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Russian-US. Space cooperation falls back to earth

When a SpaceX rocket launched on December 5 and sent a cargo of cargo to supply the International Space Station (ISS), it was a prime example of how private companies are driving the next generation of space exploration. [19659002] Six days later, two Russian cosmonauts hovered in front of the ISS, hurling fragments of insulation into space with a knife and pliers as they searched for evidence of why a tiny hole had appeared in one of the Soyuz modules built in Russia – the orbiting station ,

Taken together, the events revealed the growing gap in the countries' symbiotic space partnership, where one plays the role of the conspicuous, technologically advanced pioneer and the other the stable provider of decades-old but reliable designs and equipment.

The respective space agencies of the countries ̵

1; NASA and Roscosmos – have been working together for more than two decades. As the United States withdrew its Space Shuttle fleet, the two Space Race enemies grew closer in 2011 than ever before. Russian Soyuz rockets were the only way to transport people and equipment to and from the ISS, causing NASA Roskosmos to pay around $ 2.5 billion for its services since then. The relationship has been maintained lately, despite worsening political tensions between Moscow and Washington.

That changes everything.

An alarming launch event in October sent a Russian and American to Earth, who along with the enigmatic ran to the ground hole, supplemented by questions about the reliability of the Russian program.

Lucrative Market

The rise of private companies such as SpaceX is gaining importance in building missiles that can transport people and cargo to the ISS. And they are targeting the lucrative world market for satellite launches – both for trade and government – and threatening to undercut Russia's market share and robbing Roskosmos of much needed revenue.

The developments also enabled the US to replace the US RD-180 engines built in Russia to power the Atlas V launch vehicle – an uneasy trust that was fueled by Washington's efforts to Approving Russia for the annexation of the Ukrainian Crimean peninsula will make RD-180 more difficult in 2022 – revenue for the manufacturer of the traditional Energomash power plant – and some US rocket manufacturers may already have spare engines in place.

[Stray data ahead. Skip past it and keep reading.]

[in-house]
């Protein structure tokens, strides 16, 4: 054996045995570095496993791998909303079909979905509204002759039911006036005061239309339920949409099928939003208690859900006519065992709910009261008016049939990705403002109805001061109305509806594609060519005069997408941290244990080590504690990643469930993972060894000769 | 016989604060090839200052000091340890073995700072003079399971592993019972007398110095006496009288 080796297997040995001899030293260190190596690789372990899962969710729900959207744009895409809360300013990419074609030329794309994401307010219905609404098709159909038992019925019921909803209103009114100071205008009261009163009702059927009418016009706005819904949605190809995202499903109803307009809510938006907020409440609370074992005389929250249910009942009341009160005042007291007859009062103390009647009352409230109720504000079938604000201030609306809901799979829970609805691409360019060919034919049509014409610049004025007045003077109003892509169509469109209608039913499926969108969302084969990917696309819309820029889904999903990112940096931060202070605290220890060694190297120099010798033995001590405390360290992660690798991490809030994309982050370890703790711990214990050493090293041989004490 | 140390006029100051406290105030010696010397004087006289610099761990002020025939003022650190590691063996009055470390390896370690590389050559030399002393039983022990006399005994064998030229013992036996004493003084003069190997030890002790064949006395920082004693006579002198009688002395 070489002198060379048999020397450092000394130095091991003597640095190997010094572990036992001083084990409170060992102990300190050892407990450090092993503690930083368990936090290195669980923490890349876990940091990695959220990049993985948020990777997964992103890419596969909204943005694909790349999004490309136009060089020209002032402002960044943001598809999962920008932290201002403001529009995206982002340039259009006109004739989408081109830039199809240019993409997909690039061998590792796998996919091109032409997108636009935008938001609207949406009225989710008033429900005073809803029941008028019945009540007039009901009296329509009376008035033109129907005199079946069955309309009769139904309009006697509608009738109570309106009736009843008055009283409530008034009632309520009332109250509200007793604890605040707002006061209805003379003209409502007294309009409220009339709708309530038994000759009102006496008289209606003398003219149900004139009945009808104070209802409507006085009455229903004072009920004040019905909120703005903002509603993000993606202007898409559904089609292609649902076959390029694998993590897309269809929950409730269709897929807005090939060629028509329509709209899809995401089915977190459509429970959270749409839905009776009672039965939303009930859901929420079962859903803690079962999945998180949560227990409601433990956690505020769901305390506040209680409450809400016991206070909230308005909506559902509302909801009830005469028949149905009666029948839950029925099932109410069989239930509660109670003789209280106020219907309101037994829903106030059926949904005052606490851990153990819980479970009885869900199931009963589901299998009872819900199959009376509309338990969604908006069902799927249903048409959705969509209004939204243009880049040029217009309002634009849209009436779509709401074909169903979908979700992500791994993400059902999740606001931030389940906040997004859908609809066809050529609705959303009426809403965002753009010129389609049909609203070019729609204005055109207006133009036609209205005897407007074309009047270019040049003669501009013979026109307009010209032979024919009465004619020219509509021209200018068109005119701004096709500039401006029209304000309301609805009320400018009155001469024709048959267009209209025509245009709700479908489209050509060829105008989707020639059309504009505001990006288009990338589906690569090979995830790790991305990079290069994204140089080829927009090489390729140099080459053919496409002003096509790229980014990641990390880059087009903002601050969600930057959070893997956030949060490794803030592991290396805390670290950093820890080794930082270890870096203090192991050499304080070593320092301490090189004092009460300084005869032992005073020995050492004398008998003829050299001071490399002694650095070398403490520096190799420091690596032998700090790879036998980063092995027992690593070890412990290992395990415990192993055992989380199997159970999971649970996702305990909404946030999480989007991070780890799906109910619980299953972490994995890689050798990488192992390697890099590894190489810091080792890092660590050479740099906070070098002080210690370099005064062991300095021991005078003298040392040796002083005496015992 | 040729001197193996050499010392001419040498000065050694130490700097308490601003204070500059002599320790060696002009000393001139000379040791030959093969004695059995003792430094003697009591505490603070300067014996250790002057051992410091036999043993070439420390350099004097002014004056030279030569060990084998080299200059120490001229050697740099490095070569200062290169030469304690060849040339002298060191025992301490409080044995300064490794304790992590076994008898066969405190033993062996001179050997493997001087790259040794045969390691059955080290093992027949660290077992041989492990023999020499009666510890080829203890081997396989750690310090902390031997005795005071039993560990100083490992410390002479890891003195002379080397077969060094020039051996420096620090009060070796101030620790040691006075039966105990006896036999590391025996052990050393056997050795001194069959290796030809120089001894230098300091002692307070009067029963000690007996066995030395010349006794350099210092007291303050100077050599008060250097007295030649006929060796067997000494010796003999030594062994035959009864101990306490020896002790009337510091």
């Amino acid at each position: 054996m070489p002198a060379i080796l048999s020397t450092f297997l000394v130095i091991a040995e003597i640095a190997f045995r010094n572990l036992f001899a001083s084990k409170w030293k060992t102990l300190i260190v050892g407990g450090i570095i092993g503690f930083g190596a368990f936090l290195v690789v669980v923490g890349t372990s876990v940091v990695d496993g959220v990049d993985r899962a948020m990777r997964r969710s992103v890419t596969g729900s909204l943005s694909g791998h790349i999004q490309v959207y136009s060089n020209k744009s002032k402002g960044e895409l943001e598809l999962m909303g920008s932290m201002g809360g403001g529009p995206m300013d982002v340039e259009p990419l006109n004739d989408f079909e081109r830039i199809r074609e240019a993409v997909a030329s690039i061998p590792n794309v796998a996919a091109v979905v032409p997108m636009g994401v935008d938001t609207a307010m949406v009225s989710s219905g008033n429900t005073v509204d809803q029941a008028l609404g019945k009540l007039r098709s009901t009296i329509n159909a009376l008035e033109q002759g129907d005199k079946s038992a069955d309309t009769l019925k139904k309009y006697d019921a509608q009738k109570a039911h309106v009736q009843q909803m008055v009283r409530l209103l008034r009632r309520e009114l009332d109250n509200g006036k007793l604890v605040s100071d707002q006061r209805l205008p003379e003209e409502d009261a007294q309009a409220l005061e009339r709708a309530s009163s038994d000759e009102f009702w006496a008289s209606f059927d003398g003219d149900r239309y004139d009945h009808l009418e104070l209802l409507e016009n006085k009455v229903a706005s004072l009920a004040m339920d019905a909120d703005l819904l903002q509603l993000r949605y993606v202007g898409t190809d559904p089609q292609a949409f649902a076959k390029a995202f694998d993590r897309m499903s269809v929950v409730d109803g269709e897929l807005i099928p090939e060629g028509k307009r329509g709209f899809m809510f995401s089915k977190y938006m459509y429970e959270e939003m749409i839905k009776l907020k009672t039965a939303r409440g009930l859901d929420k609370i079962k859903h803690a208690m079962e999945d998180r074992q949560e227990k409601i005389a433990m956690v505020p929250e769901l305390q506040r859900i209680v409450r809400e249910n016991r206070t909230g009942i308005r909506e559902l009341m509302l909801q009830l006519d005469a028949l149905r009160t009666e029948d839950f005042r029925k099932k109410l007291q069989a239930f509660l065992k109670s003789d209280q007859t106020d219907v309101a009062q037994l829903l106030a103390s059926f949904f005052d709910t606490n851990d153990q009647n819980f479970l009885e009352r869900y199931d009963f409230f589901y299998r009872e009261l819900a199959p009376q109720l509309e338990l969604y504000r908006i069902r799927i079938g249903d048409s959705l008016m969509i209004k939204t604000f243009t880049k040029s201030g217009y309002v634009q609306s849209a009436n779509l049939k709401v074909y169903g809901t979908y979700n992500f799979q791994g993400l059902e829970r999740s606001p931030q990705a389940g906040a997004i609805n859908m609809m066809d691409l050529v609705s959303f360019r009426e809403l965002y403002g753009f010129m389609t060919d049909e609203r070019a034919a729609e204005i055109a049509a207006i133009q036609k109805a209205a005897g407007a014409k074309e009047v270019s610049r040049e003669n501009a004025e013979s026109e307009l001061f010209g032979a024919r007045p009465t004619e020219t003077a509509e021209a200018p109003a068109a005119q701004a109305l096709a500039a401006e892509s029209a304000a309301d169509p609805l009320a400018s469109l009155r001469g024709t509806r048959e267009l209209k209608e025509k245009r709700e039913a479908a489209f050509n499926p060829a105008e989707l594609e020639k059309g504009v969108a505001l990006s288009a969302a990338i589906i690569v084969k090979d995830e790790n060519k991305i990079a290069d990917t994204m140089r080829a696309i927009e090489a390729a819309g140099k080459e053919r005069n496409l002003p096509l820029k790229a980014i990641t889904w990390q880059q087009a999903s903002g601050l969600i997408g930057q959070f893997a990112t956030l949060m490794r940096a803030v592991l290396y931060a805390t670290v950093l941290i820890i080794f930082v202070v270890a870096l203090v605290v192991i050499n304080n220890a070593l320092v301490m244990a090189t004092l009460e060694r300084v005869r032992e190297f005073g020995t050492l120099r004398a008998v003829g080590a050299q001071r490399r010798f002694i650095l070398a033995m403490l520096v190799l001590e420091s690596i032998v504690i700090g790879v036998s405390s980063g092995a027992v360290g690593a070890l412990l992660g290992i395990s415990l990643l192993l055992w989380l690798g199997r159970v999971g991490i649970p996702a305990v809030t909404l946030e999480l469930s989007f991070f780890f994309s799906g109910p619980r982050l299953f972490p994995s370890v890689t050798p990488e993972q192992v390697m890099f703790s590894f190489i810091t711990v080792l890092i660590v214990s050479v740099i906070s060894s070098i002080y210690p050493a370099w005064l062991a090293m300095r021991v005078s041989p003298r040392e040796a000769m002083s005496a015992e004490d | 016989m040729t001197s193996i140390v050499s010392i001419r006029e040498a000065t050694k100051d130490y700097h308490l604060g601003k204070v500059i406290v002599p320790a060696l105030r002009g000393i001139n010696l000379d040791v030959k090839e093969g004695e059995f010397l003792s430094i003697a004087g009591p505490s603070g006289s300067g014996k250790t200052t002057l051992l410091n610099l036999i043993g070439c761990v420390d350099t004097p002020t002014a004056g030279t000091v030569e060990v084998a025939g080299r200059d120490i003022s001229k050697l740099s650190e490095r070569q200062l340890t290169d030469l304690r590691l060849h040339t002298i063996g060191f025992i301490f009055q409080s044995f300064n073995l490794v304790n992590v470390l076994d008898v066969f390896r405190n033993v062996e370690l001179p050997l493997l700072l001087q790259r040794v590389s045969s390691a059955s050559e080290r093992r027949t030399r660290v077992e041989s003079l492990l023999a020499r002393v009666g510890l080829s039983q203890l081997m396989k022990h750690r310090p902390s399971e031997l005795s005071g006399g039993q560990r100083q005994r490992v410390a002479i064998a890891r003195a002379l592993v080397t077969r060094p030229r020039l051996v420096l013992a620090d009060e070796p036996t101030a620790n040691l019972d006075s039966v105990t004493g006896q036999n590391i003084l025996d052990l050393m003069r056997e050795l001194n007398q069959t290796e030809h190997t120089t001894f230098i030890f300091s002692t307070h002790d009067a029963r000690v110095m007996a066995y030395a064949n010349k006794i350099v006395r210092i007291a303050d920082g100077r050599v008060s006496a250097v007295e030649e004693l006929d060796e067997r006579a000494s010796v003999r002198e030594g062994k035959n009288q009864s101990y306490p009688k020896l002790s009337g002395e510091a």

NASA astronauts Richard Arnold (left) and Andrew Feustel (right) with Roscosmos cosmonaut Oleg Artemyev posed in March 2018 at the Russian-leased Baikonur Cosmodrome in Kazakhstan.

NASA astronauts Richard Arnold (left) and Andrew Fustel (right) with Roscosmos cosmonaut Oleg Artemyev posing in March 2018 at the Baikonur Cosmodrome in Kazakhstan, rented in Russia, for a photo.

NASA's Roscosmos astronaut contract ends in February 2020, SpaceX and Boeing are waiting to take over, as both US companies have entered into NASA contracts to launch astronauts from 2019 onwards.

Close observers of the Russian-American states The space relationship says it is premature to conclude that Washington and Moscow will go completely separate ways in space exploration. NASA, for example, said it intends to continue working with Russia on the International Space Station (ISS) by at least 2025. And if private rockets get the final green light in the coming years, Russian cosmonauts will probably belong to their potential cargo. 19659002] "I do not think anything will end soon," said Marcia Smith, an experienced space analyst who runs the online publication SpacePolicyOnline.com, to RFE / RL. "We'll fly our guys with their rockets, and they'll let their guys fly with ours."

The NASA press office did not respond to several telephone calls and e-mails requiring an interview with the agency's administrator Jim Bridenstine. Bridenstine, however, emphasized in October before the Russian state news agency TASS the continued cooperation of the two countries and the possibility of cooperation in the Gateway project which NASA refers to as "US orbital platform" and considered as the successor to the ISS

The United States and Russia "had a great relationship," which co-operated on the ISS, he was quoted as saying. "We've both benefited greatly from the use of the Soyuz crew capsules Soyuz rockets, as if we wanted to expand that and go to the moon in a sustainable way. And we would very much like to work hand in hand with Russia at the gateway and other parts of this architecture. TASS quoted him with the following words:

However, the administration of US President Donald Trump has suggested that Washington will no longer support the ISS until 2025, and Moscow suggests that they may be other space contractors [19659002] Second To None

Bridenstin's comments were analyzed by Russian officials to imply that Russia's future cooperation with the United States will be a junior partner, something that the boss of Roskosmos, Dmitry Rogozin, had

"I believe that Russia can not afford to take part in a project of other countries in supporting roles" TASS quoted Rogozin in September.